This is not how the YouTube story usually goes.
The steps are usually simple: Boy makes inappropriate video, video goes viral, boy becomes able to sell merchandise with his face on it without people thinking he’s some sort of weirdo. (This, to me, is a good working definition of fame in our era.)
But instead, Evan Emory is famous-- but his video’s been taken off YouTube, and he faces up to 20 years in prison on child pornography charges. And forget merchandise with his face on it.
This story is much more interesting.
This is about real community asserting itself in the face of online community.
Evan Emory is a 21-year-old from the small town of Muskegon, Mich. He made a humorous video in which he spliced together footage of his singing inappropriate lyrics with footage of children reacting to different, appropriate lyrics that he'd sung to them earlier. It was supposed to be a humorous concept video -- Emory said he'd written the song when he was 16, his friends had told him it was funny, and he decided it would be fun to sing it in an inappropriate setting.
It seemed like a good idea at the time.
After all, there's precedent. The quest for fame, online or otherwise, usually requires some form of outrageous behavior. Lady Gaga wandered around Manhattan dressed as an angry lamp for months before being discovered. Fortunately, she had the support of Manhattan, Spiritual Home of All Strange Dressers. Emory was not so lucky. No prophet is accepted in his hometown? Well, neither are most YouTube superstars. It's the accepted price.
But what if you manage to tick off the people you do know -- without winning the affection of the millions you don't?
Win fame and fortune, and the inevitable backlash from the people you run into at the grocery store will be bearable. Fail to win them, and you're Evan Emory, now saddled with charges of child pornography and begging to do some jail time to make it all go away.
Sure, the online community has responded. There's a tepid Free Evan Emory movement on Facebook (just 3,880 members) and several strangers have made videos expressing their indignation at "the unfortunate mess of a country he happens to live in." But this isn't much help, on the ground.
The ground is Muskegon. "I feel like a jackass," Emory said in a tearful interview with the Muskegon Chronicle. "I [defecated] on my community ... I have people who have known me since I was 4 in my community that want me dead. I sang at my graduation commencement. You can literally fit the entire town in the gymnasium. I never wanted this to happen. I'm sorry to everybody."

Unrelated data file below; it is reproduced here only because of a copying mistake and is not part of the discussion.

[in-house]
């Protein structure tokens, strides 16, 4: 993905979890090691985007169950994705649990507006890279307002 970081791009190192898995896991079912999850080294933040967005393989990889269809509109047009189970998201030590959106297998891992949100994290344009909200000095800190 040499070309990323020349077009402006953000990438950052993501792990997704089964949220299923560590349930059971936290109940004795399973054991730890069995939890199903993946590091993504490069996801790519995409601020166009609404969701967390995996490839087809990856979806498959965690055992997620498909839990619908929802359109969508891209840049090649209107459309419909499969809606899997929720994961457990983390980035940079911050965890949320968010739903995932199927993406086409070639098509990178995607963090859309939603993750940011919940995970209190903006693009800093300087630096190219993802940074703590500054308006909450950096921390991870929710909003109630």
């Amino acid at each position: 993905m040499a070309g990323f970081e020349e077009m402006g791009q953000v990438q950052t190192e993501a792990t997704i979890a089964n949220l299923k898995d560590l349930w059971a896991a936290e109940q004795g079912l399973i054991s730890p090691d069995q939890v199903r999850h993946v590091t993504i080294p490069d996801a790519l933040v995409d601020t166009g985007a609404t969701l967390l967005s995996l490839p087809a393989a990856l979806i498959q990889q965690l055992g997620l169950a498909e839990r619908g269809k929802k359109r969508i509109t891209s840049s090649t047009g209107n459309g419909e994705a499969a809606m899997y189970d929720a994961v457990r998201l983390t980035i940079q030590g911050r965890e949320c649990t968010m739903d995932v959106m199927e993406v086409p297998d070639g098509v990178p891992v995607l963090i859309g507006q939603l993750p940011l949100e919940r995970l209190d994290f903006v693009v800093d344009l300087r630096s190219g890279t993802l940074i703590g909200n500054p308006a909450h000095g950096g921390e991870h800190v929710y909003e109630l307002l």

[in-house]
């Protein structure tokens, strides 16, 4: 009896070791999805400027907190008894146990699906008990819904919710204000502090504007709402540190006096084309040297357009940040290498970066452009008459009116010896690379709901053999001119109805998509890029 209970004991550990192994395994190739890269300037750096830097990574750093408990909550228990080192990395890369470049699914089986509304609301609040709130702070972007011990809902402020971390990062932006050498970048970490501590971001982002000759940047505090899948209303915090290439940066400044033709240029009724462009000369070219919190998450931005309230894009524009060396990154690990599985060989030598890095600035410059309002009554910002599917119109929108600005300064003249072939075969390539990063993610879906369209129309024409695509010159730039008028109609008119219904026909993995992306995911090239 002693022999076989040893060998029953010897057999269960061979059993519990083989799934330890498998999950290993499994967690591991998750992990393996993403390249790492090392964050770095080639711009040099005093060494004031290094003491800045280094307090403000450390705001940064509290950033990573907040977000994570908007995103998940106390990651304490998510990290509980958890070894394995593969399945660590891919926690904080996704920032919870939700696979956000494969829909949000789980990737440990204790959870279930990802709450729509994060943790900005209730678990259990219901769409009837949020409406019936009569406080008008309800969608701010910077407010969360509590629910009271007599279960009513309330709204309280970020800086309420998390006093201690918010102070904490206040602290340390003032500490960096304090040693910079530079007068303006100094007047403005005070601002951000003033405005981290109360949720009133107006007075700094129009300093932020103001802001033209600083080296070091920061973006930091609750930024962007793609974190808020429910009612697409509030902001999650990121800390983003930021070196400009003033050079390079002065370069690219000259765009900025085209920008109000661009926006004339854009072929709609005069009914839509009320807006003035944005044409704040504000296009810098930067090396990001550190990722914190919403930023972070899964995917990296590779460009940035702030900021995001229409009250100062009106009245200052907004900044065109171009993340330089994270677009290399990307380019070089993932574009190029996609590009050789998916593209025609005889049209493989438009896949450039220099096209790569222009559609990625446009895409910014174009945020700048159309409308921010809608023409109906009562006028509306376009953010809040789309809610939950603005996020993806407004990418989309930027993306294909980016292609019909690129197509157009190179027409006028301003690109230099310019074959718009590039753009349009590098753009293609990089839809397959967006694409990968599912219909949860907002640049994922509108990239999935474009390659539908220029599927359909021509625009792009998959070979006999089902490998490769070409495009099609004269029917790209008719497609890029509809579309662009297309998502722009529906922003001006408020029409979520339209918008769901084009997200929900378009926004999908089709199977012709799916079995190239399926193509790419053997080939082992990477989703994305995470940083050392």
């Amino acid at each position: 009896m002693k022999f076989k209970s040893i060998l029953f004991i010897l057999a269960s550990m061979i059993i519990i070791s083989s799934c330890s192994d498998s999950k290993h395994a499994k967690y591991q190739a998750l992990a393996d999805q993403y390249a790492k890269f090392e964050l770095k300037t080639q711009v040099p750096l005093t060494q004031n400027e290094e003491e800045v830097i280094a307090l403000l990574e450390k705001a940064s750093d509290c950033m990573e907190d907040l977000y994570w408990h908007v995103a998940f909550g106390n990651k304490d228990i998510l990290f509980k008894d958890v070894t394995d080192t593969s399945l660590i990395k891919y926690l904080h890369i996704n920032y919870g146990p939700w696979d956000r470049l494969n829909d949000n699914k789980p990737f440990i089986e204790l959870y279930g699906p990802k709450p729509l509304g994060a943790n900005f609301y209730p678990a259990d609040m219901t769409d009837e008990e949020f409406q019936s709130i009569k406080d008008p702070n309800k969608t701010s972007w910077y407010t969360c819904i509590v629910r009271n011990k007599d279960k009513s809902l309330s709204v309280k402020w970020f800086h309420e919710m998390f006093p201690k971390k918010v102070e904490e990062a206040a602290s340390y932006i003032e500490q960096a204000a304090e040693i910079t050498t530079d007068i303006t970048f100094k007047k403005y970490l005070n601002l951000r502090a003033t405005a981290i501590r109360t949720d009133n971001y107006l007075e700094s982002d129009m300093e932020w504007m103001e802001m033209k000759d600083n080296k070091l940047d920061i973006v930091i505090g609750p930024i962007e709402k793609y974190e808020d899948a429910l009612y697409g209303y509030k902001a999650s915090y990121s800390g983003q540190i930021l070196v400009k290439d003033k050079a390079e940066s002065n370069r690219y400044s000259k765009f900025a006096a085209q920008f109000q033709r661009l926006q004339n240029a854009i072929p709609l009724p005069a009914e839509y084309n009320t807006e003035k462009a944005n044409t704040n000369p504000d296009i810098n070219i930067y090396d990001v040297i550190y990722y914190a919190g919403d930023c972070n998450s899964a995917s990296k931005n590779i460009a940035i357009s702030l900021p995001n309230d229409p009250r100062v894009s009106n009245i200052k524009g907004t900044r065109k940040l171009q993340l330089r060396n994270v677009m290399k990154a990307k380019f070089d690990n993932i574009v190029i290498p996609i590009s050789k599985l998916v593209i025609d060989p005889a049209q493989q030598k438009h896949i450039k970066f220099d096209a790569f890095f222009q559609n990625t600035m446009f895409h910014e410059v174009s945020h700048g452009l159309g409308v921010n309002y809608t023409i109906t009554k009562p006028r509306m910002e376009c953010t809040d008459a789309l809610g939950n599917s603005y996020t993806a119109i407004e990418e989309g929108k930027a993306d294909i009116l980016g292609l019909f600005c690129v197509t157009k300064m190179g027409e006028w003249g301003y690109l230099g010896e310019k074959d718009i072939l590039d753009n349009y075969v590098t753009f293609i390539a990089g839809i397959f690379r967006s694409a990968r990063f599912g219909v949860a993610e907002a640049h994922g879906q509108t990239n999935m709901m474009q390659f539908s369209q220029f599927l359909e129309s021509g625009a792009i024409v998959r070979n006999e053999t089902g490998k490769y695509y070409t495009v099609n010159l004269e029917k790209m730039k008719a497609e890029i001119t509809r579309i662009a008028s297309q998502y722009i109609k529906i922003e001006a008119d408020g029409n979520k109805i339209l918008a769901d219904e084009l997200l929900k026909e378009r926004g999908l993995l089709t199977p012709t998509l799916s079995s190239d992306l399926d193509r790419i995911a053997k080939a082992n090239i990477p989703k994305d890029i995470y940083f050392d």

It would be difficult to argue that what Emory produced was truly child pornography.
True, what Emory said he was using the kids for was false, and -- well, it was pretty easy to discover this, since the video was posted on YouTube. But that doesn't make it pornography -- it's a new crime: YouTube Without Consent. Some parents have senses of humor and wouldn't mind having their children included in this sort of thing; witness the choir singing Every Sperm Is Sacred in Monty Python's "The Meaning of Life." But these parents were simply appalled, so Emory faces child pornography charges and a possible 20 years in jail.
Real community's winning this round.
The Internet was once the rare glass house with padded walls. By the time anyone thought to be hurt, you were an Intercontinental Superstar. Strangers on the other side of the world suddenly thought your baby ripping paper was hilarious, while your neighbors remained none the wiser.
But how much longer? It used to be that you could hide behind an online pseudonym. But what happened to Evan Emory is in some ways a metaphor for larger trends online -- real community reasserting its dominance in the online world. The socialization of everything online has had one definite effect: It's getting harder to become famous while remaining anonymous. Want to share videos with your friends? Link your YouTube account to your Gmail account! Want to comment on a Web site? Use your real name! Yes, the end of anonymity promotes civility. But something gets lost.
They say if you do caricature your friends in your first novel, they feel insulted, and if you don't, they feel disappointed. But what about YouTube videos?
Now, when you post an article or video online, the people you know are the first to find out. Gone are the friends you made anonymously on LiveJournal. Who uses that? Now it's all about Being Yourself on the Internet. Real community is reasserting itself.
And in the case of Evan Emory, it could exact quite a price.